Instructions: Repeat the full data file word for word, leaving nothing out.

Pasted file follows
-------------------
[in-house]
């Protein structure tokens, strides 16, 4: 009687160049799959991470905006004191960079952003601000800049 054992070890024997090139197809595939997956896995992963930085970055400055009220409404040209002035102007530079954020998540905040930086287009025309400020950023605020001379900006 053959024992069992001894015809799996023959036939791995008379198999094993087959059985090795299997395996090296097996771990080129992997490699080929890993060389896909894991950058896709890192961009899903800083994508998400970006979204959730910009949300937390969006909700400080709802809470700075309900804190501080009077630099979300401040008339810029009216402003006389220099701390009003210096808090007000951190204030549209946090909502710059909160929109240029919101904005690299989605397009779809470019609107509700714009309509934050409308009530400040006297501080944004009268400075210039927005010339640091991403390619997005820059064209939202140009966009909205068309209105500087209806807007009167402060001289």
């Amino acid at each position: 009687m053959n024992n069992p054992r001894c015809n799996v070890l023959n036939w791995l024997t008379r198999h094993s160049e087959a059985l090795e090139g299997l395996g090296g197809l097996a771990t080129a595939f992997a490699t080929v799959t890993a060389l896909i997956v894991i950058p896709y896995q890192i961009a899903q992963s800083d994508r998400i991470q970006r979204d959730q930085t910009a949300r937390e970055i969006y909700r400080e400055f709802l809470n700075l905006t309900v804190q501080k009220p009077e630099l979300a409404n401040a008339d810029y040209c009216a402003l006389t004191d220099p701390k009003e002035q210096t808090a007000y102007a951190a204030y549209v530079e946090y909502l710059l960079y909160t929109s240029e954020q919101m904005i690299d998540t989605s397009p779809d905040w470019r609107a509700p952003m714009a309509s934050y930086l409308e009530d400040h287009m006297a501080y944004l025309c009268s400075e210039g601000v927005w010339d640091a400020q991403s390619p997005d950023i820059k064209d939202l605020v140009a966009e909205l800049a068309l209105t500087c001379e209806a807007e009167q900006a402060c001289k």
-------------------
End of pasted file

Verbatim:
[in-house]
């Protein structure tokens, strides 16, 4: 009687160049799959991470905006004191960079952003601000800049 054992070890024997090139197809595939997956896995992963930085970055400055009220409404040209002035102007530079954020998540905040930086287009025309400020950023605020001379900006 053959024992069992001894015809799996023959036939791995008379198999094993087959059985090795299997395996090296097996771990080129992997490699080929890993060389896909894991950058896709890192961009899903800083994508998400970006979204959730910009949300937390969006909700400080709802809470700075309900804190501080009077630099979300401040008339810029009216402003006389220099701390009003210096808090007000951190204030549209946090909502710059909160929109240029919101904005690299989605397009779809470019609107509700714009309509934050409308009530400040006297501080944004009268400075210039927005010339640091991403390619997005820059064209939202140009966009909205068309209105500087209806807007009167402060001289």
């Amino acid at each position: 009687m053959n024992n069992p054992r001894c015809n799996v070890l023959n036939w791995l024997t008379r198999h094993s160049e087959a059985l090795e090139g299997l395996g090296g197809l097996a771990t080129a595939f992997a490699t080929v799959t890993a060389l896909i997956v894991i950058p896709y896995q890192i961009a899903q992963s800083d994508r998400i991470q970006r979204d959730q930085t910009a949300r937390e970055i969006y909700r400080e400055f709802l809470n700075l905006t309900v804190q501080k009220p009077e630099l979300a409404n401040a008339d810029y040209c009216a402003l006389t004191d220099p701390k009003e002035q210096t808090a007000y102007a951190a204030y549209v530079e946090y909502l710059l960079y909160t929109s240029e954020q919101m904005i690299d998540t989605s397009p779809d905040w470019r609107a509700p952003m714009a309509s934050y930086l409308e009530d400040h287009m006297a501080y944004l025309c009268s400075e210039g601000v927005w010339d640091a400020q991403s390619p997005d950023i820059k064209d939202l605020v140009a966009e909205l800049a068309l209105t500087c001379e209806a807007e009167q900006a402060c001289k």